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Hague Invasion Act (wikipedia.org)
40 points by tareqak 4 months ago | hide | past | favorite | 12 comments



In the long run it is preferable to lead the world by example, through moral authority, which implies respect of international conventions. Authority derived from economic and military might can vanish quickly once economic and military rivals appear.

In related news: https://www.cnbc.com/2021/02/01/new-chart-shows-china-gdp-co...


There is no ‘long run’ in politics, especially for leaders with term limits.


> In the long run it is preferable to lead the world by example, through moral authority,

The world has never been lead by moral authority. It has always been lead by military and economic might, sometimes hidden under the thin velvet glove of “moral authority”.


In the long run, we are all dead.


Seems like the position you'd expect of a country founded on a mistrust of centralized, remote authority.


Except that it promotes and enforces that centralized, remote power on others, and calls it justice.


Its unquestionable precision-guided authority likes to travel about 9 thousand kilometers away from the center.


In laymans terms: We spit on (international) law, because of our (military / media / political / intelligence) might.

I wonder, what will happen when the money dries out? Keyword: Dedollarisation. Russia and China are leading it, others try to follow.


People and countries outside the US don't use the dollar because of the US military, any more than they use the Swiss franc because of the Swiss military. They use both currencies (and the UK pound, and the Euro, and the Japanese yen) because decades of experience show that the countries that issue said currencies are the least likely to default on their financial obligations, and are most transparent about their own financials.

Russians and Chinese themselves avoid using their own countries' currencies when abroad as much as possible because they are most aware of this. To put another way, the primacy of the dollar isn't a supply issue (something that the US directly forces), but a demand issue (it's the currency everyone else prefers to use).

(This is where you'll bring up the "petrodollar". No, the petrodollar isn't real. Well, it's real in the sense that oil is, like almost every other product, usually denominated in US dollars when sold internationally. What's not real is the theory that the US has a particular need for (say) Iraq back in the day to denominate its oil sales in dollars, as opposed to Euro. Or that Venezuela attempting to denominate its oil in yuan today surely augurs the collapse of the US economy tomorrow.)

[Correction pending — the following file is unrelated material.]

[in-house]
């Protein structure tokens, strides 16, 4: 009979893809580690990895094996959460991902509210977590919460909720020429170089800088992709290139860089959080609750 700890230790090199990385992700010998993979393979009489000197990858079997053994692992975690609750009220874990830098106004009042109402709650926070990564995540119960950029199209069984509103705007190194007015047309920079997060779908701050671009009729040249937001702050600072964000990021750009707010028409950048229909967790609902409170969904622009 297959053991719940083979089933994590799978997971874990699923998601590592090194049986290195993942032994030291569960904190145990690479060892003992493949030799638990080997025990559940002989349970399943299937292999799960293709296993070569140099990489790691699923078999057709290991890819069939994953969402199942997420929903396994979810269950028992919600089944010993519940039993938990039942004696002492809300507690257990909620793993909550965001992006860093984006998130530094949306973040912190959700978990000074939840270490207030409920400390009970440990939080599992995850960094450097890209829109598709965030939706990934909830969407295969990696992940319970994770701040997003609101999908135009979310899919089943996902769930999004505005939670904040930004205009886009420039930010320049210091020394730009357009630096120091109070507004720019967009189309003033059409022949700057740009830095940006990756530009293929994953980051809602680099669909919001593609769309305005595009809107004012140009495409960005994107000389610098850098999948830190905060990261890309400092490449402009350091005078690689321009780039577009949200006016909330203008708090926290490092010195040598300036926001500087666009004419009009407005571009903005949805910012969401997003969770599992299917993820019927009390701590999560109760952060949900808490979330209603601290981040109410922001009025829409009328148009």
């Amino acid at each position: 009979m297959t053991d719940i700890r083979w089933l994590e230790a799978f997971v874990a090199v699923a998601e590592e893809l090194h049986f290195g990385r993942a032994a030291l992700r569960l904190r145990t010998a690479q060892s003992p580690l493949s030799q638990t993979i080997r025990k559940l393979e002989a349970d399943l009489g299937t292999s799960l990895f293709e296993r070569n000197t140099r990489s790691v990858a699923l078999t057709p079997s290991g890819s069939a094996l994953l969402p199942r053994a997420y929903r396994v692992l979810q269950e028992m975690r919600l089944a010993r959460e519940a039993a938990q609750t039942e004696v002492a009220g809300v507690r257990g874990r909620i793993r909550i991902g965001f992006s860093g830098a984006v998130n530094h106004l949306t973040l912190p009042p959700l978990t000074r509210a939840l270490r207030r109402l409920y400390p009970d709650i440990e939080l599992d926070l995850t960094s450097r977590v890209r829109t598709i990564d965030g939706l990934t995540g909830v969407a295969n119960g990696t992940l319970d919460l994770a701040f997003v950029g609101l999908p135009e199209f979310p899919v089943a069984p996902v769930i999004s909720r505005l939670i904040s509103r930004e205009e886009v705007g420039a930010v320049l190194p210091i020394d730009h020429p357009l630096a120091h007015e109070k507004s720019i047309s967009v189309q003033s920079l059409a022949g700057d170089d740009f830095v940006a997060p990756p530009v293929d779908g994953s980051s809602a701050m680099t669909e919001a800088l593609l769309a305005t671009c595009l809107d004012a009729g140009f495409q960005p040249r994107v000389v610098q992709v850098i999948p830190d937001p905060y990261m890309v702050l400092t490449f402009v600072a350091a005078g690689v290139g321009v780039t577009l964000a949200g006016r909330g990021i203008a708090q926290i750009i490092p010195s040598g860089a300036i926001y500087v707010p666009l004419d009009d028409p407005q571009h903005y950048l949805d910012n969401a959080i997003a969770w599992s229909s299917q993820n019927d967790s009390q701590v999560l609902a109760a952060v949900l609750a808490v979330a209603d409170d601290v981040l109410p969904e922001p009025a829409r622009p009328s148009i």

People use the petrodollar because they have no other good choice. The fluff you are trying to sell would not work without the military


There is absolutely nothing stopping an American, Japanese, Iraqi, Venezuelan, Russian, Chinese, German, or Indonesian company in offering its products for sale to foreign customers in Canadian dollars, yen, renminbi, dinars, rubles, Euros, or bhats. A US carrier isn't going to appear off the shores of your country for doing so.

They don't do so (or, when they do so, they also denominate in US dollars) because customers by and large prefer using US dollars. They also like using Euros, yen, and Swiss francs. (They have no problem with Canadian or Australian dollars, but obtaining it can sometimes be more difficult.) But the US dollar is the one currency that is absolutely, positively, 100% guaranteed to be wanted by both the buyer and seller, no matter where and for what.

Let me repeat: The primacy of the US dollar is driven by demand, not supply.


Also, these days it's less the petrodollar and more the technodollar as shown by the handwringing over US/China technological dependence/independence and how many key technologies in electronics/aerospace/biotech each country has or can develop to create a globally competitive and resilient ecosystem of technology products.




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